HR Brief – September 2017

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Updated Form I-9 Required Beginning Sept. 18

On July 17, 2017, U.S. Citizenship and Immigration Services (USCIS), part of the U.S. Department of Homeland Security, issued an updated version of Form I-9: Employment Eligibility Verification (Form I-9). Under federal law, every employer that recruits, refers for a fee or hires an individual for employment in the United States must complete a Form I-9.

The updated form replaces a version that was issued in 2016. Employers may continue using the 2016 form until Sept. 17, 2017. Exclusive use of the updated form is expected by Sept. 18, 2017. The new form expires on Aug. 31, 2019.

The updated Form I-9 includes revisions to the instructions and to the list of acceptable documents, but does not include substantive revisions for completing the Form I-9. Visit the USCIS website for more information regarding USCIS or the new Form I-9.

Revisions Snapshot

The following are only some of the changes made to the Form I-9:

  • Changed the name of the Office of Special Counsel for Immigration-Related Unfair Employment Practices to its new name, Immigrant and Employee Rights Section.
  • Removed “the end of” from the phrase “the first day of employment.”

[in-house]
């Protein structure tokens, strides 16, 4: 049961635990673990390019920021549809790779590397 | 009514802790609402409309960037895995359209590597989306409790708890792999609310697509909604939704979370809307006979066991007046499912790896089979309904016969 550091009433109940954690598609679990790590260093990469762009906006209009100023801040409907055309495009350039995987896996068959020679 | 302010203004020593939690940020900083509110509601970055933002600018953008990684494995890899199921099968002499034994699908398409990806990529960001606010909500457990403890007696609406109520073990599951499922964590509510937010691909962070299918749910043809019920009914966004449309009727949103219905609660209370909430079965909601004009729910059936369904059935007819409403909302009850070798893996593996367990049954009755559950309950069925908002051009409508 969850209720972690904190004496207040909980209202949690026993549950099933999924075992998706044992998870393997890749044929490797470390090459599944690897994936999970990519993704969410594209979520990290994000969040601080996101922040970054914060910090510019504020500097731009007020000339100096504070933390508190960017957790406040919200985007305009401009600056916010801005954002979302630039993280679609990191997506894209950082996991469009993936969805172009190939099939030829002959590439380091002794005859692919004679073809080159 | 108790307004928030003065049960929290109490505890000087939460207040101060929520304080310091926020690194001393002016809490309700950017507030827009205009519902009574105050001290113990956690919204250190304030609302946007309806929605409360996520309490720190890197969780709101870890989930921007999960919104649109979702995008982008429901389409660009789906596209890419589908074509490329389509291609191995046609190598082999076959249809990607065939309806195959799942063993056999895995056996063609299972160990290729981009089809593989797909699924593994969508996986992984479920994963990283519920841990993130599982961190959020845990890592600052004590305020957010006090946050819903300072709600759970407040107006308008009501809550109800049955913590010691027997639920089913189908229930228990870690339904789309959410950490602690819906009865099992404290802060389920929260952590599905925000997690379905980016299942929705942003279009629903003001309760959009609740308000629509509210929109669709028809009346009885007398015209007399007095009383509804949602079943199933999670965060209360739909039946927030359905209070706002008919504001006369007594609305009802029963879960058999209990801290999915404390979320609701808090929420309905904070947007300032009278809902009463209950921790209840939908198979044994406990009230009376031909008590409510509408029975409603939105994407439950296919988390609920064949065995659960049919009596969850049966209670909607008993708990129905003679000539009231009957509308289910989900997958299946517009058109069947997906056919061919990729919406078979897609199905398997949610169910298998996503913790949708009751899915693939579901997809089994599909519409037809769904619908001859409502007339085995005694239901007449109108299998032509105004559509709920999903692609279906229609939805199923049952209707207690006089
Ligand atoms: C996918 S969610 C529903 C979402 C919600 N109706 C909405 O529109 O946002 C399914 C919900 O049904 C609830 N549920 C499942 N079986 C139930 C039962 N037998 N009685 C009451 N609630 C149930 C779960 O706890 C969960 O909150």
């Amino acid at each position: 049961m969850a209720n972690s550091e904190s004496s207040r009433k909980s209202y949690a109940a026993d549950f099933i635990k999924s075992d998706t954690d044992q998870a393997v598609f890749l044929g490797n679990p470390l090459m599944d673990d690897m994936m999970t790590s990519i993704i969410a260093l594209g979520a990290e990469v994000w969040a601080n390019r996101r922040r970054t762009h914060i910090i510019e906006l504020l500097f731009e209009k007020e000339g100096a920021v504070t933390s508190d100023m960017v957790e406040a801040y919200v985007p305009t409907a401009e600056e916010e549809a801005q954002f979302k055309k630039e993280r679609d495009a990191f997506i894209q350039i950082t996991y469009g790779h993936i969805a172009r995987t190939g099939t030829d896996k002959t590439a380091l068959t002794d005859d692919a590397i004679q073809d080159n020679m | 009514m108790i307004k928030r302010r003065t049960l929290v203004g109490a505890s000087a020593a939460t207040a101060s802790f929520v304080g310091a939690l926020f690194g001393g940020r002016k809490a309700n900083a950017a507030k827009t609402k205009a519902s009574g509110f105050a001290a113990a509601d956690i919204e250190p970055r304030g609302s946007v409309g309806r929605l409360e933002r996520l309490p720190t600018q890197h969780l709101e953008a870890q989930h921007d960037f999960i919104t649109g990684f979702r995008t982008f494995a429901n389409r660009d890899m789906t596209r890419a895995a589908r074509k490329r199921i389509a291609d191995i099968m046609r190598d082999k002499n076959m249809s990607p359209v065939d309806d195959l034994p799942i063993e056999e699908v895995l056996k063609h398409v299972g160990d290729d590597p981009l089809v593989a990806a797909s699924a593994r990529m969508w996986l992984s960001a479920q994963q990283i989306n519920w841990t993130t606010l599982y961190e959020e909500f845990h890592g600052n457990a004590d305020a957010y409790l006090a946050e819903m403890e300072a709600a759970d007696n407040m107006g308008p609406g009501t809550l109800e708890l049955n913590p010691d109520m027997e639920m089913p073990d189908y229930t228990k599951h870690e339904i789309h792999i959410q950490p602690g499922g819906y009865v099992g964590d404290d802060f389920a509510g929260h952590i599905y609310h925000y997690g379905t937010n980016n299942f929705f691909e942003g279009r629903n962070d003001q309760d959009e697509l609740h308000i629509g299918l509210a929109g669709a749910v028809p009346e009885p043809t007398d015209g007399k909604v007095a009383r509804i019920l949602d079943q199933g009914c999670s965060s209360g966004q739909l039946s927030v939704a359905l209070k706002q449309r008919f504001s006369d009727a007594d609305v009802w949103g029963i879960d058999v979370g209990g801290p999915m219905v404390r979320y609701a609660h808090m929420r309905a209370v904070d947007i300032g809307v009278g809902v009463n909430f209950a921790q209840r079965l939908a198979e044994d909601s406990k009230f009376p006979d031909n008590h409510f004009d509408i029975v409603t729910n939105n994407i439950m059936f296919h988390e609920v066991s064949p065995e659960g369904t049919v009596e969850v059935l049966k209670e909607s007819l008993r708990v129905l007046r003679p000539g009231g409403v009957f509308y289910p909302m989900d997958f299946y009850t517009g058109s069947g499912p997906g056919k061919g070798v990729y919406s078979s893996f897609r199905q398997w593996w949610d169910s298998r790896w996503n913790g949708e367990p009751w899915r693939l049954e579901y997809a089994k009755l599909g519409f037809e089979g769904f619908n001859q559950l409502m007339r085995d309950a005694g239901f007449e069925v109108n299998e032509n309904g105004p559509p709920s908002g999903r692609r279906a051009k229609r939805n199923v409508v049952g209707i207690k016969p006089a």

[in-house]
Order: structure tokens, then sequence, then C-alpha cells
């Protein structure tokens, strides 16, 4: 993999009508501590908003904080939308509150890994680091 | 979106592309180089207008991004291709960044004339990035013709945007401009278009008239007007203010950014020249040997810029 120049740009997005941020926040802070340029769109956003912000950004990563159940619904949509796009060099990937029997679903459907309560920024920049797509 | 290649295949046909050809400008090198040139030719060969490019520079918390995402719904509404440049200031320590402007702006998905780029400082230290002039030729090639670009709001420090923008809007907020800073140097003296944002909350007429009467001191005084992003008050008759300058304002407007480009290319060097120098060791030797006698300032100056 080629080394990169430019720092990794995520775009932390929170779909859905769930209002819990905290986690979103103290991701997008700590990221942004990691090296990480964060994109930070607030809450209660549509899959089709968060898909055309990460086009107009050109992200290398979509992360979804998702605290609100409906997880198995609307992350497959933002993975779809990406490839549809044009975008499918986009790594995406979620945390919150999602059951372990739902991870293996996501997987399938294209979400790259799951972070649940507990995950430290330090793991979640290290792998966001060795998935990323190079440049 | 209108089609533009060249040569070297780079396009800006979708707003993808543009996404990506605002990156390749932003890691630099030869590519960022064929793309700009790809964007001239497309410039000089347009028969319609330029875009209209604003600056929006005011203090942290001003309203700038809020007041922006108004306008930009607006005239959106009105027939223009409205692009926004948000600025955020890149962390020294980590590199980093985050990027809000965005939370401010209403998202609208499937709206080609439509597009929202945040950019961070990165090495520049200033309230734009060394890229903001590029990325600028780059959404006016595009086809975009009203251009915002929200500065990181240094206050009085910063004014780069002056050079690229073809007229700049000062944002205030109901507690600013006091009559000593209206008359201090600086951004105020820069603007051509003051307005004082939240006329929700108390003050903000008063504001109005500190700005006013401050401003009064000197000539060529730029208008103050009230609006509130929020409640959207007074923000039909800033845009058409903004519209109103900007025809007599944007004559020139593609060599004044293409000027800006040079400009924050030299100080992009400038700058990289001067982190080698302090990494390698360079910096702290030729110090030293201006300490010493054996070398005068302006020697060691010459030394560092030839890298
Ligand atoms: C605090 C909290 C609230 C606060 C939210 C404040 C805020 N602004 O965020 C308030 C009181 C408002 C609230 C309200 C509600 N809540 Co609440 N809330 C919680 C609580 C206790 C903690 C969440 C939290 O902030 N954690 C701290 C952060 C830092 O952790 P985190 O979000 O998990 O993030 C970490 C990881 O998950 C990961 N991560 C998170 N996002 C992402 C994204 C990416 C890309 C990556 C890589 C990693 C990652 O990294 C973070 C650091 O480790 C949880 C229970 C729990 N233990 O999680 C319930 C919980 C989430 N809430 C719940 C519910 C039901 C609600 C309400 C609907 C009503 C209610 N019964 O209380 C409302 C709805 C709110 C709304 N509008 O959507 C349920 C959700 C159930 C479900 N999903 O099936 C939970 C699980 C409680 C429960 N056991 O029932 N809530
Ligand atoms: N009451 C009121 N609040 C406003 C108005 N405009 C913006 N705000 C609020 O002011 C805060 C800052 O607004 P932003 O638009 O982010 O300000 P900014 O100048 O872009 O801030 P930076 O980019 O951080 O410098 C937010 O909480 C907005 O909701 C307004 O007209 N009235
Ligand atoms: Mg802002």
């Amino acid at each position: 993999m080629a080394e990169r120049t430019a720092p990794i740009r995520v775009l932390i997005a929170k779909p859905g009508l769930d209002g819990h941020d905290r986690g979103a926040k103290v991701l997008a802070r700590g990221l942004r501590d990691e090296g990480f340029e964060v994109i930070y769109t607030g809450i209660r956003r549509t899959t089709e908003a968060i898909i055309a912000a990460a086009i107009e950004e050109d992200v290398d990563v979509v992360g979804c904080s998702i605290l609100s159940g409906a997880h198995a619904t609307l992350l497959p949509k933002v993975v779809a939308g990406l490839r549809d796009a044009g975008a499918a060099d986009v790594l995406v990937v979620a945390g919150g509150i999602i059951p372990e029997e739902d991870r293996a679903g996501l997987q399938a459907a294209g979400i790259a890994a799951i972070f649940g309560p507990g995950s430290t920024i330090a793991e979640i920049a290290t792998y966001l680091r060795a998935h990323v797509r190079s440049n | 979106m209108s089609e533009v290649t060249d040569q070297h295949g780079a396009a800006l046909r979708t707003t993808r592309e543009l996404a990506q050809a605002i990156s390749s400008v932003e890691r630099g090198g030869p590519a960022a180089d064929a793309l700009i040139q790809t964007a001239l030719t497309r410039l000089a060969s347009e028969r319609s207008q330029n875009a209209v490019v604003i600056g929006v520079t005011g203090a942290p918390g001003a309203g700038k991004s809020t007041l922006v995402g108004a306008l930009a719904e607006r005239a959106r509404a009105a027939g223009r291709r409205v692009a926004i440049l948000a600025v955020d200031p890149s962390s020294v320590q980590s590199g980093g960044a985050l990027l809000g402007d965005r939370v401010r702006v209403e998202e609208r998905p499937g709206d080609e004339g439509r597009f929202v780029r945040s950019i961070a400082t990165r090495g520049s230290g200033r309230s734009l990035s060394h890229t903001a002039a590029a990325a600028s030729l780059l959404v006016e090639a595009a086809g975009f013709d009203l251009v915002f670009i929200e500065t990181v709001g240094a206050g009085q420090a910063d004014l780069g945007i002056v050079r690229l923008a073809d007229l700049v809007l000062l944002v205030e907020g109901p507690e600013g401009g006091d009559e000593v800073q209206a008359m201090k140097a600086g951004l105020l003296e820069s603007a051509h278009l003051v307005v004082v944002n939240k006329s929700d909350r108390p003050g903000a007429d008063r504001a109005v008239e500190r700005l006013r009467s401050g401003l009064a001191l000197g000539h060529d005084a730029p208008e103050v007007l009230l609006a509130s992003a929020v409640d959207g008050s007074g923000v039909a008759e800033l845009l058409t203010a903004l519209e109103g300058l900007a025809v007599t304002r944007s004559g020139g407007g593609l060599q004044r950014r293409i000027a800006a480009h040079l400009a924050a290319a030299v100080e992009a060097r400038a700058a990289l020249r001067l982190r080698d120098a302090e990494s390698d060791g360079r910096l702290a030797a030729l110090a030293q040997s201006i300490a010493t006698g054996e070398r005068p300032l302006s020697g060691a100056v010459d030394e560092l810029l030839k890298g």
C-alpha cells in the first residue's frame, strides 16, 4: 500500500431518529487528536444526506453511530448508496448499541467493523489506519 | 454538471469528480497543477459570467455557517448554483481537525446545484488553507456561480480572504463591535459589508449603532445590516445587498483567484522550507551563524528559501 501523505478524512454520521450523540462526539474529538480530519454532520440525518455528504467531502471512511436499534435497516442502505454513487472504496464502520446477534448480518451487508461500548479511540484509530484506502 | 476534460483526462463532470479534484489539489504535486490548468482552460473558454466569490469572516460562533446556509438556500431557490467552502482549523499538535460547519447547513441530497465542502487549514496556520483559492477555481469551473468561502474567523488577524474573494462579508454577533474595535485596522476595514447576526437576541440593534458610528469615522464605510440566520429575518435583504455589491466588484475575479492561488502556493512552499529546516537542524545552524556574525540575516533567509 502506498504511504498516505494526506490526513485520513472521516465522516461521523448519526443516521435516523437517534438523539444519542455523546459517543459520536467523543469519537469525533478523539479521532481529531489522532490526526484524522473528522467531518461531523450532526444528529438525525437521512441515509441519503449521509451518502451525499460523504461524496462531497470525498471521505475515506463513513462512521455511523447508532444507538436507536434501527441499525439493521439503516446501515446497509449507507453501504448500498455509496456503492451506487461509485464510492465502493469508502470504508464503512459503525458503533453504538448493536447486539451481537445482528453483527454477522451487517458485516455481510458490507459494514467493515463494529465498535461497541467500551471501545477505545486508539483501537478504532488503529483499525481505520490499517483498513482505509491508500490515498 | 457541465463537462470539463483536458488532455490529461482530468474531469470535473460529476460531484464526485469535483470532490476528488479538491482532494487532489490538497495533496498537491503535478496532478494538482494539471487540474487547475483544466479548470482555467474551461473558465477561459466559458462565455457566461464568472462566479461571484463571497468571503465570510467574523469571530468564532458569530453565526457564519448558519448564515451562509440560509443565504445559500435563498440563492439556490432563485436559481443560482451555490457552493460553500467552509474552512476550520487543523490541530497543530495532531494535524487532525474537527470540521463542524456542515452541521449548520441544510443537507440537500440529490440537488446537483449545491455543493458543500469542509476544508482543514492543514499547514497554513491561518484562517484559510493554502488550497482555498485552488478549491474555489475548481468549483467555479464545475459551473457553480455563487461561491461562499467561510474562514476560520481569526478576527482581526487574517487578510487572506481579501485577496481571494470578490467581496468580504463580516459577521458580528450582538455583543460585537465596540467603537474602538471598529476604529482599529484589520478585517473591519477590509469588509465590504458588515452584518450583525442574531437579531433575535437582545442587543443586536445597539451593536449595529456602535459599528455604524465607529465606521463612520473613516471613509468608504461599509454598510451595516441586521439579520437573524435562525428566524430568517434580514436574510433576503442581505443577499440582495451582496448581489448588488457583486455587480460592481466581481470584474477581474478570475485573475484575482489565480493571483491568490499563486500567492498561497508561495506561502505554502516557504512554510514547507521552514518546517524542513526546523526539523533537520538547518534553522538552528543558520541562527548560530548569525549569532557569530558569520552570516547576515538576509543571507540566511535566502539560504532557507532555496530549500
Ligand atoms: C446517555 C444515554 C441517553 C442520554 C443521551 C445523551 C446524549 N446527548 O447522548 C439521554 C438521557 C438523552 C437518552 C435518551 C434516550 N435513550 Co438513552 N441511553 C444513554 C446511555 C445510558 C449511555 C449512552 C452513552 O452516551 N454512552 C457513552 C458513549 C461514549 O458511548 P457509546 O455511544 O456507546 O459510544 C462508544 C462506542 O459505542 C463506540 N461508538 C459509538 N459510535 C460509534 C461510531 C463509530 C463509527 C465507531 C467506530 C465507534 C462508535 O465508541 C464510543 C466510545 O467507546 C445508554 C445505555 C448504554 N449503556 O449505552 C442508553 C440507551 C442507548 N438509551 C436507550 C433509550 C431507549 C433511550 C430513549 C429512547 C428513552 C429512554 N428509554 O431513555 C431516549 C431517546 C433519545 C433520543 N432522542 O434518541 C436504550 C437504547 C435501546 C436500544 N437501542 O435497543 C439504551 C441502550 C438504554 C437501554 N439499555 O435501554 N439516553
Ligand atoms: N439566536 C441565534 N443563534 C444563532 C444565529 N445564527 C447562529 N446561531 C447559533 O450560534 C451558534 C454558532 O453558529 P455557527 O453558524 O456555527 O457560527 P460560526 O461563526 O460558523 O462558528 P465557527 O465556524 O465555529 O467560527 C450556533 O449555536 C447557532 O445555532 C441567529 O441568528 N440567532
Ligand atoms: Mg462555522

• Renumbered all List C documents except the Social Security card.
  • Combined all the certifications of report of birth issued by the Department of State (Form FS-545, Form DS-1350 and Form FS-240) into selection C #2 in List C.

For a complete list of changes, or for more information on how these changes might impact your organization, please contact your Employee Benefit Advisors, Inc. representative today.

Harder Than Ever to Fill Jobs in U.S.

It currently takes an average of 31 days to fill a position vacancy in the United States, according to a recent report by Deutsche Bank. This is the longest span ever, contrasted against 15 days to fill a job in 2009.

As if to confirm the report, the National Federation of Independent Business (NFIB) recently said 85 percent of employers claim to have few or no qualified applicants.

Additionally, the NFIB reported earlier this year that 33 percent of small businesses could not fill a job vacancy from the previous month.

Experts pointed out that wages might be a contributing factor in the “tight” labor market. Some employers have quickly filled positions with qualified candidates simply by offering better wages.

To discuss strategies for strengthening your recruitment efforts, please contact your Employee Benefit Advisors, Inc. representative.